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Congress Enhances Child Pornography Sentences

As a criminal defense attorney, I occasionally run across someone who thinks they want to "test" my by giving me all sorts of horrible situations and then asking me if I could defend the person accused of that crime.  It usually shocks and appalls them when I tell them I can pretty much defend anyone accused of anything because even the worst of us is still entitled to our day in court and a fair trial.  The funny thing I've noticed, though, is that people rarely test me about murders or thefts or anything like that.  They test me about sex crimes, specifically rape and child molestation.  It is these crimes, not murder, that most people consider the worst of the worst. 

Unfortunately, though, it is my experience that these crimes are also the least understood, because what people imagine when they say "rape" or "child molestation" is rarely what the cases actually look like. 

Most "rape" cases aren't some stranger jumping out of the bushes and using a weapon to force himself upon a woman he has never met.  In most rape cases, the parties knew each other beforehand and may have even had consensual sex before.  Often, the question isn't whether they had sex, but whether it was consensual.  Since sex usually takes place in private, there are rarely witnesses to back up either story.  Medical evidence is often inconclusive, since certain types of consensual sex can produce the same physical markers as rape.  I have had some success, though, using the state's medical evidence to point out that the "rape" could not have happened as the "victim" described.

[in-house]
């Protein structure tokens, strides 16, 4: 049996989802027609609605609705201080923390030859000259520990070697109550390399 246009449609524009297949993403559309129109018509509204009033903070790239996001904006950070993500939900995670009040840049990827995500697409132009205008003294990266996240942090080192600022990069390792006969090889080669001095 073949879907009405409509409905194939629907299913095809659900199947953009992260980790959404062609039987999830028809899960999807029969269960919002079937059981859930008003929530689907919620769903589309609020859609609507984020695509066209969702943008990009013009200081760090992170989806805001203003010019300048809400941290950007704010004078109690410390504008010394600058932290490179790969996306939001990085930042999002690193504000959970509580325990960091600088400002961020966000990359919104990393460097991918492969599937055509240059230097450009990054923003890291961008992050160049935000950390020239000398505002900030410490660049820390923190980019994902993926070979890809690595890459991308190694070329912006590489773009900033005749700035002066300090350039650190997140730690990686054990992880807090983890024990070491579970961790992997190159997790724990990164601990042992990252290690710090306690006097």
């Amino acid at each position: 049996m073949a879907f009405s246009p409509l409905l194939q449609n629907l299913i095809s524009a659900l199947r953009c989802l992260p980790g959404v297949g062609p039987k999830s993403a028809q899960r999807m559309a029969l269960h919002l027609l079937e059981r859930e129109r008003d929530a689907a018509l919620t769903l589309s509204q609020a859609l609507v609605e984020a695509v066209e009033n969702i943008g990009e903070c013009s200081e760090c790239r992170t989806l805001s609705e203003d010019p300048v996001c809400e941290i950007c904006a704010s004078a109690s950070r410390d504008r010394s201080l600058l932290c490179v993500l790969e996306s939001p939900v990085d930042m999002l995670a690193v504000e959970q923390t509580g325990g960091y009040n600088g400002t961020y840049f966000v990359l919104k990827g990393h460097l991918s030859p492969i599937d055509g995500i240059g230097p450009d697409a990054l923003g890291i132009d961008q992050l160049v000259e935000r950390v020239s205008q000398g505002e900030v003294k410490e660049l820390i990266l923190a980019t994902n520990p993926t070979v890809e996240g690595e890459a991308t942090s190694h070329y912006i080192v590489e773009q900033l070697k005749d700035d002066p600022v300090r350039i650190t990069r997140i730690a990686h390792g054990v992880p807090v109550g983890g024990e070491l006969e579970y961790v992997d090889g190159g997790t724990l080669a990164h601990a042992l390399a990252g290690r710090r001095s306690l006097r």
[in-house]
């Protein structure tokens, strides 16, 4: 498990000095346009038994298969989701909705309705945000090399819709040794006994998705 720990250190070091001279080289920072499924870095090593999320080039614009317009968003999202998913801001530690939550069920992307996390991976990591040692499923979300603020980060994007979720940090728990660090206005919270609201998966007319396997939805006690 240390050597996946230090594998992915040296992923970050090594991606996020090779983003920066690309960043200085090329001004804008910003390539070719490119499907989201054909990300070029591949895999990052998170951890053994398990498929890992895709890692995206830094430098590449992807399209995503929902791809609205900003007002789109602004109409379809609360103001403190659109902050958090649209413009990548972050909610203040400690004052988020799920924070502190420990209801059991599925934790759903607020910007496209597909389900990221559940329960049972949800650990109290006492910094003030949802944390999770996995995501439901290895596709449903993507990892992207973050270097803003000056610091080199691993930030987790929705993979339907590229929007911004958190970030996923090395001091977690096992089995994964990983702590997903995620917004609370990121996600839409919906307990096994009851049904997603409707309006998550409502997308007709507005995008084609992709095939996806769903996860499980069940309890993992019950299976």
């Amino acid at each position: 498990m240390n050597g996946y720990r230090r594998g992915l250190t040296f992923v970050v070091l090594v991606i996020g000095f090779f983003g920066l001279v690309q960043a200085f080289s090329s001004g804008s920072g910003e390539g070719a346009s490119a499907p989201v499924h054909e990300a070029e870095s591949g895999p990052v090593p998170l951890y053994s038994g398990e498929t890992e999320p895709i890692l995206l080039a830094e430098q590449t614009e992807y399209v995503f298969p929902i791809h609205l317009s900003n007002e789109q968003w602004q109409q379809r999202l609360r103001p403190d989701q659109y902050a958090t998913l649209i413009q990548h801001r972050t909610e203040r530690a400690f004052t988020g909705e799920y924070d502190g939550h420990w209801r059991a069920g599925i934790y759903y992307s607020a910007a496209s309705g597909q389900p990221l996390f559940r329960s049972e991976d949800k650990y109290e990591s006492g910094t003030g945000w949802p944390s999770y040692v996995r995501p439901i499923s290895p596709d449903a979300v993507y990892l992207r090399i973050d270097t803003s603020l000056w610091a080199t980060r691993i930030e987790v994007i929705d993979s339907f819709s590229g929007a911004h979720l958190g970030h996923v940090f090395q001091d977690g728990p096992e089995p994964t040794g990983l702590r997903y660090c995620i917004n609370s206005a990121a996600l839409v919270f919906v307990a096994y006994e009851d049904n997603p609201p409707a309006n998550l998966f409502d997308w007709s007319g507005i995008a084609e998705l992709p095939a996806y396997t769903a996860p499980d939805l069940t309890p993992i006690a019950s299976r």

Similarly, child molestation cases often arise within families and at times when it gives someone a tactical advantage, such as during a divorce and a child custody battle.  Few things put a father at a disadvantage more than sudden accusations that he has been molesting the children for years. 

Other times we see child molestation charges arise between a boyfriend and girlfriend.  A 15-year-old girl fooling aroung with her 17-year-old boyfriend makes the boyfriend a child molester.  If they have consensual sex, he's a stautory rapist.  The crimes are misdemeanors, but the label is the same, and may land the young man on the Sex Offender Registry for life.  (Try getting a job or a home in a decent neighborhood with something like that hanging around your neck.)

But what if instead of fooling around in person, she just sends him a picture of her naked self?  Well, then he's a child pornographer and a felon!  It often shocks people when I tell them that a young man is better off to actually have sex with his underaged girlfriend than to receive a naked picture of her, but that's the law.

To further confuse the issue, the Supreme Court has said that possession of "digital child porn" (imagine Avatar crossed with child porn) that does not depict a real child is Constitutionally protected free speech, but then they later upheld the PROTECT Act, which